Anonymous, Reddit.

Dear Anonymous,

My heart breaks for you and your friend’s husband.

Let’s first start with this. Coercion is not consent. If the context of their opening up was measured against an ultimatum, then the consent derived from that context is not meaningful. Her behavior is neither kind nor respectful of the ten-year relationship they’ve fostered together. And even if he had to say yes, that was more of a partner loss prevention strategy rather than an informed and fair consent. It should be disqualifying of a partner to unilaterally change agreed-upon rules of the relationship without any negotiation.

In addition, it also sounds like the context of her ultimatum didn’t come from an ethical place either. Going from casually discussing threesomes to deeply discussing polyamory with a mutual friend shows how massive that disconnect has been between his and her perceptions of their marriage. That divide is further elaborated in the ensuing threesome experience with the very mutual friend who she has been flirting with online. He clearly wasn’t into bringing in another person, much less involving a mutual friend he feels no sexual attraction toward. And that too is coercive, and therefore non-consensual.

I also want to touch on how wild it sounds that even though M did not consent to a polyamorous relationship, F is sort of forcing herself into being in a polyamorous relationship with both T and M by not immediately pursuing a divorce with M. In doing so, she gets validation of self-worth when she is calling M for reassurances, without doing any of the actual emotional labor required to do polyamory with M. It shows how incredibly disconnected from reality F is, and how she is taking advantage of M at his weakest. It just sounds like F is keeping M as a safety net in case this polyamory experience doesn’t (and likely won’t) work out. And since they are still married, what else could M do but take F back when she says that “this was all just a mistake”?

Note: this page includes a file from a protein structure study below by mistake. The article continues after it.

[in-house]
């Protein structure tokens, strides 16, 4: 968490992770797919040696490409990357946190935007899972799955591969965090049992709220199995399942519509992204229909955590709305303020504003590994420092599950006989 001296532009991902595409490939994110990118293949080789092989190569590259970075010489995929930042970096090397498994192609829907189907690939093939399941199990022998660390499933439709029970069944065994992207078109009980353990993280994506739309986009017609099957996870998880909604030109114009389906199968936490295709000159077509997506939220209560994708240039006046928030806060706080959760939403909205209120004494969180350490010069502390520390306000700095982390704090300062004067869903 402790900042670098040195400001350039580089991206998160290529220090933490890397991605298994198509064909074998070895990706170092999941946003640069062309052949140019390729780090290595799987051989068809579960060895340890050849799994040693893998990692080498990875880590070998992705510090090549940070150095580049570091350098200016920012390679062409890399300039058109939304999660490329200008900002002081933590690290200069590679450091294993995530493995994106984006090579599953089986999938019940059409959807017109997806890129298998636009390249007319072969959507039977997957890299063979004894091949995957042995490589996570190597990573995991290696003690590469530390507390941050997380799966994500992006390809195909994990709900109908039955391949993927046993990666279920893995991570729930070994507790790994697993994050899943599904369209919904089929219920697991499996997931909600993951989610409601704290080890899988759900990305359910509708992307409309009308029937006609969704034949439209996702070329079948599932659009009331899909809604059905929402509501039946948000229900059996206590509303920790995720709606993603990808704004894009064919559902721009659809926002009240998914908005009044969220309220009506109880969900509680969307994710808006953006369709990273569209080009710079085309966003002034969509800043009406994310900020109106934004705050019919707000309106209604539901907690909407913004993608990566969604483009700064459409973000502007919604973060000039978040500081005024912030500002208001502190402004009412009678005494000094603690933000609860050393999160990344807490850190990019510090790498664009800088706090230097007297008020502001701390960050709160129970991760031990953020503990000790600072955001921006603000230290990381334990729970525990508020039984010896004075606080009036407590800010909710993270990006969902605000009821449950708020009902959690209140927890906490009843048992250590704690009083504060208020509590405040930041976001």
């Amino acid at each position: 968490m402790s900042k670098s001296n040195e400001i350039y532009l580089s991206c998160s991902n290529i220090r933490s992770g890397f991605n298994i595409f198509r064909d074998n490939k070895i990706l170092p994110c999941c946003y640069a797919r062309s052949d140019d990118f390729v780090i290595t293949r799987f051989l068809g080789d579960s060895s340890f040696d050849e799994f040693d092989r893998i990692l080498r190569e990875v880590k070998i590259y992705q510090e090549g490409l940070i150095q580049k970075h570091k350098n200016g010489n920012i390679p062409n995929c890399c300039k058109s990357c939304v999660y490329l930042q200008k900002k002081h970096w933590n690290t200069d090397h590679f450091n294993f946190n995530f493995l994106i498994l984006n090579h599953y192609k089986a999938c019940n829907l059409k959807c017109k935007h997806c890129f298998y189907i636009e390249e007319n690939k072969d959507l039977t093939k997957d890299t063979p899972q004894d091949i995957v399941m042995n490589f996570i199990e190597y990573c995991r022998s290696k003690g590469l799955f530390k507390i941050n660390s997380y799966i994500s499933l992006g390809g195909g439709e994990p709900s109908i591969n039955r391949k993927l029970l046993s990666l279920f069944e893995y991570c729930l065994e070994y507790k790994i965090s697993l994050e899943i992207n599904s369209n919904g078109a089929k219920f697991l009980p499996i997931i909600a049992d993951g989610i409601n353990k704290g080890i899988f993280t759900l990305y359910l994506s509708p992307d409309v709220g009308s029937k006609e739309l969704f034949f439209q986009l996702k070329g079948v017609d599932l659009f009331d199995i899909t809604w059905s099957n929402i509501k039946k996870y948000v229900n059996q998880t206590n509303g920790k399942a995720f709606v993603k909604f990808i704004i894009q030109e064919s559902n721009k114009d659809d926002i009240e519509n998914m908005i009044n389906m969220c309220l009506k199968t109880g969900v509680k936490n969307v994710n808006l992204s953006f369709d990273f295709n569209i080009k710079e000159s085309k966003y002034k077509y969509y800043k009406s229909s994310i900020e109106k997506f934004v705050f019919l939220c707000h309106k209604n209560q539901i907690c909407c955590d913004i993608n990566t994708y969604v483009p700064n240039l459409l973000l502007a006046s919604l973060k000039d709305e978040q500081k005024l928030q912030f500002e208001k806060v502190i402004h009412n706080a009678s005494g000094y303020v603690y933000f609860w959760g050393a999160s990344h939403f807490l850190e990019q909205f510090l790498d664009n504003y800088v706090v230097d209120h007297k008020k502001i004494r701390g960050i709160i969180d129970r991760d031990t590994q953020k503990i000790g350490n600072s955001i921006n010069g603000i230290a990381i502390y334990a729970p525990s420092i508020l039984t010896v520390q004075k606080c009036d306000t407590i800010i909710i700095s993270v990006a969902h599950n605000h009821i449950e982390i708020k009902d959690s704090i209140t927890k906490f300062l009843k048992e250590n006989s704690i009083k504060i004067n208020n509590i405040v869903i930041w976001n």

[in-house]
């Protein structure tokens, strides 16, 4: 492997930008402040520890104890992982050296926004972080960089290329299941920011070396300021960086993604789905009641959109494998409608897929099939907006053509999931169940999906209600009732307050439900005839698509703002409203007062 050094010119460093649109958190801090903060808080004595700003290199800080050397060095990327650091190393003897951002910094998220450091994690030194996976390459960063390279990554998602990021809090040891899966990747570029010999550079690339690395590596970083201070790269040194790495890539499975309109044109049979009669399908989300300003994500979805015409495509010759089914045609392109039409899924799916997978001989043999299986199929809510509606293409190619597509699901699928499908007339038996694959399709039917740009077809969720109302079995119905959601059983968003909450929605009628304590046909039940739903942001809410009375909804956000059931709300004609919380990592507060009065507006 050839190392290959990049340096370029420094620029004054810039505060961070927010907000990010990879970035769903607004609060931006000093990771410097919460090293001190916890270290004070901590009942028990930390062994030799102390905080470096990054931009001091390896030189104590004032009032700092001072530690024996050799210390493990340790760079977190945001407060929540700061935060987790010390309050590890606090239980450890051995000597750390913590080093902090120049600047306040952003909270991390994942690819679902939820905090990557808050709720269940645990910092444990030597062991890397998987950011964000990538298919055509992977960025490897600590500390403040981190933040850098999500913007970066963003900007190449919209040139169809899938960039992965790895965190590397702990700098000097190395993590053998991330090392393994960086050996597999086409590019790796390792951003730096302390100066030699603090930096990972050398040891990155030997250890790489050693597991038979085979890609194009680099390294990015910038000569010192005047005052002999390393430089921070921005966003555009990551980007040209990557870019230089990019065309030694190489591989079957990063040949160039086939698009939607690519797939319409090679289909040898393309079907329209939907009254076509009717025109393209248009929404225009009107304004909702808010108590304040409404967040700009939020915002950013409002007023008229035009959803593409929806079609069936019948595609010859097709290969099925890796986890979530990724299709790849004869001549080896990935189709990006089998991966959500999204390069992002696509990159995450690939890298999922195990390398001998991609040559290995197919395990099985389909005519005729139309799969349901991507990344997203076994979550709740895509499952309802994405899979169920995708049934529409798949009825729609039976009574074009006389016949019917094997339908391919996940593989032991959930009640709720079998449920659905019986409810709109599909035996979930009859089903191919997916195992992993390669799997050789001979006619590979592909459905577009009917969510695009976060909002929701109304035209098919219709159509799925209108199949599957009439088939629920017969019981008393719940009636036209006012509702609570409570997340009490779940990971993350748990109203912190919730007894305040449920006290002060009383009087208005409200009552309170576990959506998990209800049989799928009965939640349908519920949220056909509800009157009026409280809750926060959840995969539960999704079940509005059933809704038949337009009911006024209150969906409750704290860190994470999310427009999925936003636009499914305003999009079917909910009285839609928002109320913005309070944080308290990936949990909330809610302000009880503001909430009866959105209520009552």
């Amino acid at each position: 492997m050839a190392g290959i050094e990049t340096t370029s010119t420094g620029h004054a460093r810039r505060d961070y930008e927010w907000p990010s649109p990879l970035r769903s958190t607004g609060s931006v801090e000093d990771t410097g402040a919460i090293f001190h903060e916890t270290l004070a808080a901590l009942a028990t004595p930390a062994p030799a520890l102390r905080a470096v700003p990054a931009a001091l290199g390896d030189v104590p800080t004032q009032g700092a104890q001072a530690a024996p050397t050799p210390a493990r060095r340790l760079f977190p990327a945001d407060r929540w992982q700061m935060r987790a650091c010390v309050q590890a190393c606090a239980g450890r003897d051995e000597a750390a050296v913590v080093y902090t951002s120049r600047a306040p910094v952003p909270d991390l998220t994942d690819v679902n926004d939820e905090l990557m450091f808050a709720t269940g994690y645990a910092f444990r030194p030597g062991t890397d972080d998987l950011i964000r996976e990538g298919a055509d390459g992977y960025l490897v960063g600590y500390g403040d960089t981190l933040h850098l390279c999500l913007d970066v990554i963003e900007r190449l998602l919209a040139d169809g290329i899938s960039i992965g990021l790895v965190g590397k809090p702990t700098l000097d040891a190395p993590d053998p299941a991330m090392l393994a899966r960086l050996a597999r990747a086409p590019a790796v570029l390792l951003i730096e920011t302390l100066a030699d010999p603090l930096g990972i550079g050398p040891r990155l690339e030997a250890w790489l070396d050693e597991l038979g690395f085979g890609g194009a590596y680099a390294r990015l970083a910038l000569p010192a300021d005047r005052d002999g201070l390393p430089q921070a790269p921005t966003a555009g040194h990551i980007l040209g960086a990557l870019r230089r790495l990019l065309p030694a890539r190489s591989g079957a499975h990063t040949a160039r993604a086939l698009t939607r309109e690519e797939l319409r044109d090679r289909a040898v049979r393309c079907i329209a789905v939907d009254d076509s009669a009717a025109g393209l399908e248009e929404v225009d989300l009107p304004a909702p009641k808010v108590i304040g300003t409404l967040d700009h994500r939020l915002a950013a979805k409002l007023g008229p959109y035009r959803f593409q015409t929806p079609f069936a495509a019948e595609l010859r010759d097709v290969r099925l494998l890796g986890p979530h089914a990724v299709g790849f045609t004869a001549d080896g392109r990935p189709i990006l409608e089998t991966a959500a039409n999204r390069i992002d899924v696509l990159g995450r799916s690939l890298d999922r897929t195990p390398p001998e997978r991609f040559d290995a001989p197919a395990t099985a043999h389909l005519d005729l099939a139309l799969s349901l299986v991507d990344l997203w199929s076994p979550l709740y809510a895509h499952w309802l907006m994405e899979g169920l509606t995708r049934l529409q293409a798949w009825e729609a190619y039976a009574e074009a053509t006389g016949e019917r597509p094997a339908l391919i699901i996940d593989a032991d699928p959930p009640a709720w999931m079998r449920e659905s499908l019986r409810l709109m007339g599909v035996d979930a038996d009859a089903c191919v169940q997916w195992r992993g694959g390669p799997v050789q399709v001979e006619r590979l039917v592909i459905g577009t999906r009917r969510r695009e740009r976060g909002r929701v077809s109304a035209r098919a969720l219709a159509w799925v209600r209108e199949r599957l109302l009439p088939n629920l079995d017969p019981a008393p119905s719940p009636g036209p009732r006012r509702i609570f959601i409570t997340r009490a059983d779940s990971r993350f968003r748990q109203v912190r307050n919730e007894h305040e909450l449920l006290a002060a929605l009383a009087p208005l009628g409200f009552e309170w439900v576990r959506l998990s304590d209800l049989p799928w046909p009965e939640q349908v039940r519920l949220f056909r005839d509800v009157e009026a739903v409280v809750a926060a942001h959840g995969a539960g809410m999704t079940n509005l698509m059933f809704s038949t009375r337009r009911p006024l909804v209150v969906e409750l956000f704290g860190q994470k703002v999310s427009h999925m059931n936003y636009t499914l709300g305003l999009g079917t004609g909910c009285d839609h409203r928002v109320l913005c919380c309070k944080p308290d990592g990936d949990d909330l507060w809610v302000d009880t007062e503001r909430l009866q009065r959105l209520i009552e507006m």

Photo by Egor Lyfar on Unsplash

It is important to remember that polyamory is a subset of ethical non-monogamy.

And if their behavior is unethical (like strong-arming a partner into an uncomfortable sexual scenario), then it doesn’t matter how much they stomp their feet into the mud and claim that they are polyamorous; they are not. Reading all the books, listening to all the podcasts, and flirting with all the polyamorous people doesn’t make you polyamorous. And F would be no more polyamorous than she would be a good partner. And she is unfortunately neither of those things.

The truth is that you are never an island in relationships. You never just date people on a blank slate; you also date their circumstances. We all have people we already care about, long before our partners arrive into our lives. And in polyamory, that can look like your overall polycule, the pre-existing agreements you’ve established with your existing partner(s), and everyone’s relative transmission risk profiles (COVID and STI). Not only that, polyamory takes a different set of skills than monogamy. Proactively abridging communicative gaps between all relationships, keeping everyone informed on any changes to COVID or STI transmission risk profiles, and managing multiple relationships so that each relationship is still meaningful in its own way are all skills that a 401 course in monogamy will never cover. And there is no better example of how to fail at polyamory than what we have here.

This is one of the reasons why I think it is more prudent and beneficial to ask “Can I do polyamory?” rather than “Am I polyamorous?”

Even if we operate under the assumption that whatever transpired between F and T could never be classified as an emotional affair, it should be clear to T that whatever is happening prior to F’s unilateral decision to open up has been not only unethical but harmful to his lover’s marriage. And his inability or negligence to take accountability for the harm he has caused in F’s relationship should be unbecoming of T as a friend.

Photo by Emre on Unsplash

Now let’s talk about your friendship with F.

You have gathered a mountain of data here, both through your personal reflections and through cross-referencing your data with her childhood best friend as well. And in the data you have gathered, it is very clear that F is no longer the best friend you once knew her as. And in the face of these changes, consider reassessing what it means to be a friend to a person who is in denial of their potential mental illness, who is possibly manipulating her psychiatrist to gain validation, who in her mighty “clitful thinking” shattered the very relationship she has been in since she was just eighteen, who continuously talks bad about your mutual friend M in such humiliating and dehumanizing way, who constantly disrespects M’s boundaries around the relationship he wants to have.

If you met this person tomorrow, would you have fostered a friendship with this person?